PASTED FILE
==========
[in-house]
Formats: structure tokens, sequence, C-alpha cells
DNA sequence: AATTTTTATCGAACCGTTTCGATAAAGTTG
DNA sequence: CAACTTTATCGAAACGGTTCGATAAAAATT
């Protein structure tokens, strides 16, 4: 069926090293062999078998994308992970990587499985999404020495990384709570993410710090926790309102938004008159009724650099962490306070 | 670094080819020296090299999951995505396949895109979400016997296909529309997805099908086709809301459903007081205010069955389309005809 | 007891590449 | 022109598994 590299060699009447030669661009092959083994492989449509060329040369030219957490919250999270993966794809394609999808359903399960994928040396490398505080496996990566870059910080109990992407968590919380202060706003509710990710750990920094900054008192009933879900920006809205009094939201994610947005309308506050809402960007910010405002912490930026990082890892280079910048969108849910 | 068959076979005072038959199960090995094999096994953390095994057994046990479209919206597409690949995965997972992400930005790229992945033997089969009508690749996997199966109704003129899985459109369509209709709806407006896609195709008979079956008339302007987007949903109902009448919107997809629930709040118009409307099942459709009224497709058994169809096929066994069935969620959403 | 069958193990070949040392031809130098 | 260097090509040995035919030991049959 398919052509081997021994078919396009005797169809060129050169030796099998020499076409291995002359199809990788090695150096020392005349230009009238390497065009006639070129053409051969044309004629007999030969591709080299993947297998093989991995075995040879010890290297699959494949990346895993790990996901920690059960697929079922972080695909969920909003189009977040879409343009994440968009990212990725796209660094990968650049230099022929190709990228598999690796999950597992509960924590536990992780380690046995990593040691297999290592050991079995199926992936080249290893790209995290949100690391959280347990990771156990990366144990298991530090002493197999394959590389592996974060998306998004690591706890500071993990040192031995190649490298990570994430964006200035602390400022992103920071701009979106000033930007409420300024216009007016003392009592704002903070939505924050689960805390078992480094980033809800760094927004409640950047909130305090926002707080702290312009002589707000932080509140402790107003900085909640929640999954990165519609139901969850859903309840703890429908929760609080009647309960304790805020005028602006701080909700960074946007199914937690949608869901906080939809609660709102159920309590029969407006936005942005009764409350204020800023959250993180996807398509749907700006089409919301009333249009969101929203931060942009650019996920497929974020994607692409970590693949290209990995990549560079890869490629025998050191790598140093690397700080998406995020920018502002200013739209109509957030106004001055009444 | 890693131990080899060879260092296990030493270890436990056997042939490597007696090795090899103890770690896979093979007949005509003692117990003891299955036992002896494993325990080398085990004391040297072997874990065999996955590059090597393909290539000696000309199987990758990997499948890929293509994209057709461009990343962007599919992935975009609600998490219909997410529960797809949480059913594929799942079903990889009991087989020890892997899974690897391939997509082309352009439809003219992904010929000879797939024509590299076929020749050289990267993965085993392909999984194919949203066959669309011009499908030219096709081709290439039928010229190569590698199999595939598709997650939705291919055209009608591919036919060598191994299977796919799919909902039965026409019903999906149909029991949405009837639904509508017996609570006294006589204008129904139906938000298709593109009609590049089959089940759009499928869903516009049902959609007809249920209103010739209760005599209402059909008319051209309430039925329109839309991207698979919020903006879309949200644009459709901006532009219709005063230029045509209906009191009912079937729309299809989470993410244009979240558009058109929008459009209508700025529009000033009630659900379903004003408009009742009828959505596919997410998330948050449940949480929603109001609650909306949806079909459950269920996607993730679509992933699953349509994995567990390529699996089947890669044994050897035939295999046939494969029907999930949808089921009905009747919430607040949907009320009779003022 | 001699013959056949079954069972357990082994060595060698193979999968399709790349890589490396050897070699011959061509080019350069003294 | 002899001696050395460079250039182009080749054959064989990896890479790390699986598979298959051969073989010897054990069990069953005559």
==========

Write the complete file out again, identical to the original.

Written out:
[in-house]
Formats: structure tokens, sequence, C-alpha cells
DNA sequence: AATTTTTATCGAACCGTTTCGATAAAGTTG
DNA sequence: CAACTTTATCGAAACGGTTCGATAAAAATT
């Protein structure tokens, strides 16, 4: 069926090293062999078998994308992970990587499985999404020495990384709570993410710090926790309102938004008159009724650099962490306070 | 670094080819020296090299999951995505396949895109979400016997296909529309997805099908086709809301459903007081205010069955389309005809 | 007891590449 | 022109598994 590299060699009447030669661009092959083994492989449509060329040369030219957490919250999270993966794809394609999808359903399960994928040396490398505080496996990566870059910080109990992407968590919380202060706003509710990710750990920094900054008192009933879900920006809205009094939201994610947005309308506050809402960007910010405002912490930026990082890892280079910048969108849910 | 068959076979005072038959199960090995094999096994953390095994057994046990479209919206597409690949995965997972992400930005790229992945033997089969009508690749996997199966109704003129899985459109369509209709709806407006896609195709008979079956008339302007987007949903109902009448919107997809629930709040118009409307099942459709009224497709058994169809096929066994069935969620959403 | 069958193990070949040392031809130098 | 260097090509040995035919030991049959 398919052509081997021994078919396009005797169809060129050169030796099998020499076409291995002359199809990788090695150096020392005349230009009238390497065009006639070129053409051969044309004629007999030969591709080299993947297998093989991995075995040879010890290297699959494949990346895993790990996901920690059960697929079922972080695909969920909003189009977040879409343009994440968009990212990725796209660094990968650049230099022929190709990228598999690796999950597992509960924590536990992780380690046995990593040691297999290592050991079995199926992936080249290893790209995290949100690391959280347990990771156990990366144990298991530090002493197999394959590389592996974060998306998004690591706890500071993990040192031995190649490298990570994430964006200035602390400022992103920071701009979106000033930007409420300024216009007016003392009592704002903070939505924050689960805390078992480094980033809800760094927004409640950047909130305090926002707080702290312009002589707000932080509140402790107003900085909640929640999954990165519609139901969850859903309840703890429908929760609080009647309960304790805020005028602006701080909700960074946007199914937690949608869901906080939809609660709102159920309590029969407006936005942005009764409350204020800023959250993180996807398509749907700006089409919301009333249009969101929203931060942009650019996920497929974020994607692409970590693949290209990995990549560079890869490629025998050191790598140093690397700080998406995020920018502002200013739209109509957030106004001055009444 | 890693131990080899060879260092296990030493270890436990056997042939490597007696090795090899103890770690896979093979007949005509003692117990003891299955036992002896494993325990080398085990004391040297072997874990065999996955590059090597393909290539000696000309199987990758990997499948890929293509994209057709461009990343962007599919992935975009609600998490219909997410529960797809949480059913594929799942079903990889009991087989020890892997899974690897391939997509082309352009439809003219992904010929000879797939024509590299076929020749050289990267993965085993392909999984194919949203066959669309011009499908030219096709081709290439039928010229190569590698199999595939598709997650939705291919055209009608591919036919060598191994299977796919799919909902039965026409019903999906149909029991949405009837639904509508017996609570006294006589204008129904139906938000298709593109009609590049089959089940759009499928869903516009049902959609007809249920209103010739209760005599209402059909008319051209309430039925329109839309991207698979919020903006879309949200644009459709901006532009219709005063230029045509209906009191009912079937729309299809989470993410244009979240558009058109929008459009209508700025529009000033009630659900379903004003408009009742009828959505596919997410998330948050449940949480929603109001609650909306949806079909459950269920996607993730679509992933699953349509994995567990390529699996089947890669044994050897035939295999046939494969029907999930949808089921009905009747919430607040949907009320009779003022 | 001699013959056949079954069972357990082994060595060698193979999968399709790349890589490396050897070699011959061509080019350069003294 | 002899001696050395460079250039182009080749054959064989990896890479790390699986598979298959051969073989010897054990069990069953005559």